Cell encapsulation in photocrosslinked alginates: mechanical characterization and cell viability study

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ICE Krakow

ICE Krakow

ul. Marii Konopnickiej 17 30-302 Kraków


Le Visage, Catherine (Nantes Université, Oniris, Univ Angers, CHU Nantes, INSERM, Regenerative Medicine and Skeleton, RMeS, UMR 1229)


In the past few years, mesenchymal stromal cells (MSC) have been identified as a potential therapy to inflammatory diseases due to their ability to secrete immuno-modulatory and anti-inflammatory factors. Considering the risk of cell leakage outside the target site and the poor survival rate after a local injection, for example in the joint, cell encapsulation in hydrogels could overcome these limitations, and provide cells a suitable 3D microenvironment supporting their biological activities. Sodium alginate is the most frequent natural polymer used for cell encapsulation, and is crosslinked by addition of divalent cations such as Ca2+ (AlgCa). As such, a physiological environment with monovalent cations, such as Na+, might impair the stability of ionically crosslinked alginate. In this context, we hypothesized that MSC could be encapsulated in a more stable photocrosslinked methacrylated alginate (AlgMA) hydrogel.

Four degrees of methacrylation of AlgMA were tested (targeting degrees of substitution of 10, 25, 50 and 75%). Photopolymerisation of AlgMA was performed with a photo-initiator (Irgacure® 2959) under UV-A light exposition (365 nm), with concentrations of AlgMA and Irgacure of 2% and 0.05% (w/v), respectively. AlgMA solutions were exposed to UV-A light intensities of 8.9 mW/cm² (low) or 21.7 mW/cm² (high), and were compared to AlgCa hydrogels crosslinked with 100 mM CaCl2 and stored in 100 or 1.8 mM CaCl2 for 24 hours. The effect of the methacrylation degree on the stiffness of the photocrosslinked AlgMA gels was investigated, via compression tests (Microtester, CellScale). Hydrogel stability in Dulbecco’s Modified Eagled Medium (DMEM), ultrapure water and sodium citrate 80 mM, was assessed for AlgMA and AlgCa hydrogels with weight analysis during 15 days. Human adipose-derived MSC viability in AlgMA hydrogels was analyzed by LIVE/DEAD® assay for up to 15 days. All assays were performed on cylindrical hydrogel punches of 2 mm diameter and 1 mm height.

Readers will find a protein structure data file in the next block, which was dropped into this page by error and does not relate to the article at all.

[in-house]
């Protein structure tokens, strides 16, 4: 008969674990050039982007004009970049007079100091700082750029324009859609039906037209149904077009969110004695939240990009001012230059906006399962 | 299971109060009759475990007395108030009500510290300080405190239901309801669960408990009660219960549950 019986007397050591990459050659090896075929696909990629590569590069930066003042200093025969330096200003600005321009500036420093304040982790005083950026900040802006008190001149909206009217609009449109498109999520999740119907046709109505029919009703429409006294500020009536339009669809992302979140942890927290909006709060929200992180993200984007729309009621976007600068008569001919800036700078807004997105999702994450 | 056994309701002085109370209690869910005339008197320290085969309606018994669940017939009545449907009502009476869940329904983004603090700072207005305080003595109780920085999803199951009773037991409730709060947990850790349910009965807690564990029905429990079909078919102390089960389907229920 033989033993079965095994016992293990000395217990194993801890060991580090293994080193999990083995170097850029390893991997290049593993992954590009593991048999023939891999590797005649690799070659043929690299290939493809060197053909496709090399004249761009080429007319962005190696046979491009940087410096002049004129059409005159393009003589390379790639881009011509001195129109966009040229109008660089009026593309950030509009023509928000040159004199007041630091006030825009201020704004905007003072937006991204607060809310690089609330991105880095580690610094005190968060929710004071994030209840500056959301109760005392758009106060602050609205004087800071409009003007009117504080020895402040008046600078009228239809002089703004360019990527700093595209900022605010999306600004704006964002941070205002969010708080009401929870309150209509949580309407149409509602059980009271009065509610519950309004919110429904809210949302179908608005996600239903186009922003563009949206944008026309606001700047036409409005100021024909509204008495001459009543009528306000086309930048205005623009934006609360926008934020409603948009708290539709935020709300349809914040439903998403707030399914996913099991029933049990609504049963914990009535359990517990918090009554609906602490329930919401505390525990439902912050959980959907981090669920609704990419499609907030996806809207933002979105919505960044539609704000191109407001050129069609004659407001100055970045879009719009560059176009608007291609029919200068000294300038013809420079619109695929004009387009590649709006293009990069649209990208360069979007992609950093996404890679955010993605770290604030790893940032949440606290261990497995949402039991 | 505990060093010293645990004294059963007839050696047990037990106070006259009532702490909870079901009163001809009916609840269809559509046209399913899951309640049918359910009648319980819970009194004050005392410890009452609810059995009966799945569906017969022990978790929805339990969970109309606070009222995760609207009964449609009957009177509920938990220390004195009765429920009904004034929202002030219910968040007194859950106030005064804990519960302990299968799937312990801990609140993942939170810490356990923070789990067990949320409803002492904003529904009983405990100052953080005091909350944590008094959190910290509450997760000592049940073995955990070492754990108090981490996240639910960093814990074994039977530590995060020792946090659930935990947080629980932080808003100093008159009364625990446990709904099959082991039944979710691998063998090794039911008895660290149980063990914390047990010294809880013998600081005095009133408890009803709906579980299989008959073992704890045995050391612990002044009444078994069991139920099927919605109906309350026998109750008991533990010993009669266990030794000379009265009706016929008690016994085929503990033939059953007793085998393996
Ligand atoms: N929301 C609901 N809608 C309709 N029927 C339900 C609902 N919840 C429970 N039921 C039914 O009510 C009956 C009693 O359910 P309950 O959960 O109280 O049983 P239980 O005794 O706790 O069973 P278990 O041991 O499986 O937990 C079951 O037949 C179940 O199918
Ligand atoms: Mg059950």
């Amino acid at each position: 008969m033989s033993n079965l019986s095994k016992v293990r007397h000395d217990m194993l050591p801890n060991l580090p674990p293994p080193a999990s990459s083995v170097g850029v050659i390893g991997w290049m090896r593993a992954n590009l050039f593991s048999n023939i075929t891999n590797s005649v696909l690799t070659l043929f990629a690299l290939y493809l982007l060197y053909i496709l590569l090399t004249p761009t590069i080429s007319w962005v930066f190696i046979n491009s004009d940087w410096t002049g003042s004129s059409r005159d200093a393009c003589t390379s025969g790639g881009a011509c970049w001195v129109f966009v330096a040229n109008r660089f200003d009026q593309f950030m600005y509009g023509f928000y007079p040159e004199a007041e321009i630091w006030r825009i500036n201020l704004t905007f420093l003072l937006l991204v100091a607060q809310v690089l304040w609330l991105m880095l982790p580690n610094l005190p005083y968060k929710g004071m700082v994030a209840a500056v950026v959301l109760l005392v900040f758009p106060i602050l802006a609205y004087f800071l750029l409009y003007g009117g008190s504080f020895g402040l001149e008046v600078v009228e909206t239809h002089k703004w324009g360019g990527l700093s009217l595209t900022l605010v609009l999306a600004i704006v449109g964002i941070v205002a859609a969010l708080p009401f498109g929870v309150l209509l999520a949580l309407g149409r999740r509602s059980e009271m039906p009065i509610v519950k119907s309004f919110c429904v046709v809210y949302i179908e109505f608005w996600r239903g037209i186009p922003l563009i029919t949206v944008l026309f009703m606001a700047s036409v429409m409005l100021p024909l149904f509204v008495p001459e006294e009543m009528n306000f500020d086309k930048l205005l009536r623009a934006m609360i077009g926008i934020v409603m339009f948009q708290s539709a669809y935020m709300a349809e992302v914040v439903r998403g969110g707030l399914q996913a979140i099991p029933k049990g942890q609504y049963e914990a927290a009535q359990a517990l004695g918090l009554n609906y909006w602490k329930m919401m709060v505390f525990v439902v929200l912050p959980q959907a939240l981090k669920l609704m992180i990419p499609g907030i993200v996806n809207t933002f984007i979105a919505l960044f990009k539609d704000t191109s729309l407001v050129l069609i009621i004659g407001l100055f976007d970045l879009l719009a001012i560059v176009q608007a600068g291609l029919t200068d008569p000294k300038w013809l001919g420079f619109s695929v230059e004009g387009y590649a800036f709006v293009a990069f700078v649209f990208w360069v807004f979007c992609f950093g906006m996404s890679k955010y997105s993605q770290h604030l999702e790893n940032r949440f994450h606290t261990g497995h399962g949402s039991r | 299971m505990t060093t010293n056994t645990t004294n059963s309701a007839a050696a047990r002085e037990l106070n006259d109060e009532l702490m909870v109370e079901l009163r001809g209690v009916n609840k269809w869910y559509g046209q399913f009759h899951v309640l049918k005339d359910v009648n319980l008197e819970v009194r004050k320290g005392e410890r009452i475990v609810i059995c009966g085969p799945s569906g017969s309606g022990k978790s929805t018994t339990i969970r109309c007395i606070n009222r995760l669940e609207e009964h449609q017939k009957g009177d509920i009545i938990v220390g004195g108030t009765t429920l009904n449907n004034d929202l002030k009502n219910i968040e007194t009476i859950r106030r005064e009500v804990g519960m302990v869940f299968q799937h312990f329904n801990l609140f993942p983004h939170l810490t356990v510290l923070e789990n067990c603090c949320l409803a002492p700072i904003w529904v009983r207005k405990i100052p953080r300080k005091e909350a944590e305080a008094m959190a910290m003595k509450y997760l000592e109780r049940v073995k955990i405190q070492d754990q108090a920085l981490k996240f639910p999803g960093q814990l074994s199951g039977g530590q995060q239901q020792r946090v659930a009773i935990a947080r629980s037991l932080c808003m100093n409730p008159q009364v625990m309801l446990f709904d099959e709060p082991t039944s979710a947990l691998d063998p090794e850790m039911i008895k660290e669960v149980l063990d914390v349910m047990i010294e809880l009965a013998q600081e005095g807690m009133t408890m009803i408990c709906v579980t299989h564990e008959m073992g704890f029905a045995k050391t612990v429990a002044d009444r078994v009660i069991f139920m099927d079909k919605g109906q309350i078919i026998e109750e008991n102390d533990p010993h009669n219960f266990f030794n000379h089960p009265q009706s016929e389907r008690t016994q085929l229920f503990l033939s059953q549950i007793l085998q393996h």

AlgMA hydrogels stiffness significantly increased with methacrylate substitution and duration of exposure to UV-A light, with no significant difference observed over 40 minutes of high intensity exposure, reaching 190 kPa. By comparison, the elastic moduli of AlgCa hydrogels were similar to the one of 50% and 75% AlgMA crosslinked at high UV-A intensity for only 6 and 2 minutes respectively (< 15 kPa). In ultrapure water the weight and the elastic modulus of the AlgMA hydrogels increased significantly, whereas they remained stable in culture medium for 15 days. AlgMA hydrogels did not dissolve in sodium citrate, unlike AlgCa hydrogels. The cell viability study showed that in all the AlgMA tested conditions, excepted 10% AlgMA, the encapsulated MSCs were viable (viability higher than 70%).

Human MSC have been encapsulated in alginates with four degrees of methacrylation. We confirmed that AlgMA hydrogels are more stable than AlgCa ones in a physiological environment containing sodium ions. All, excepted 10% AlgMA were suitable for cell encapsulation. Further in vitro experiments are under investigation to characterize the diffusion of immune-modulatory and anti-inflammatory factors and to determine whether encapsulated MSC in AlgMA hydrogels may be a relevant strategy to treat inflammatory diseases.


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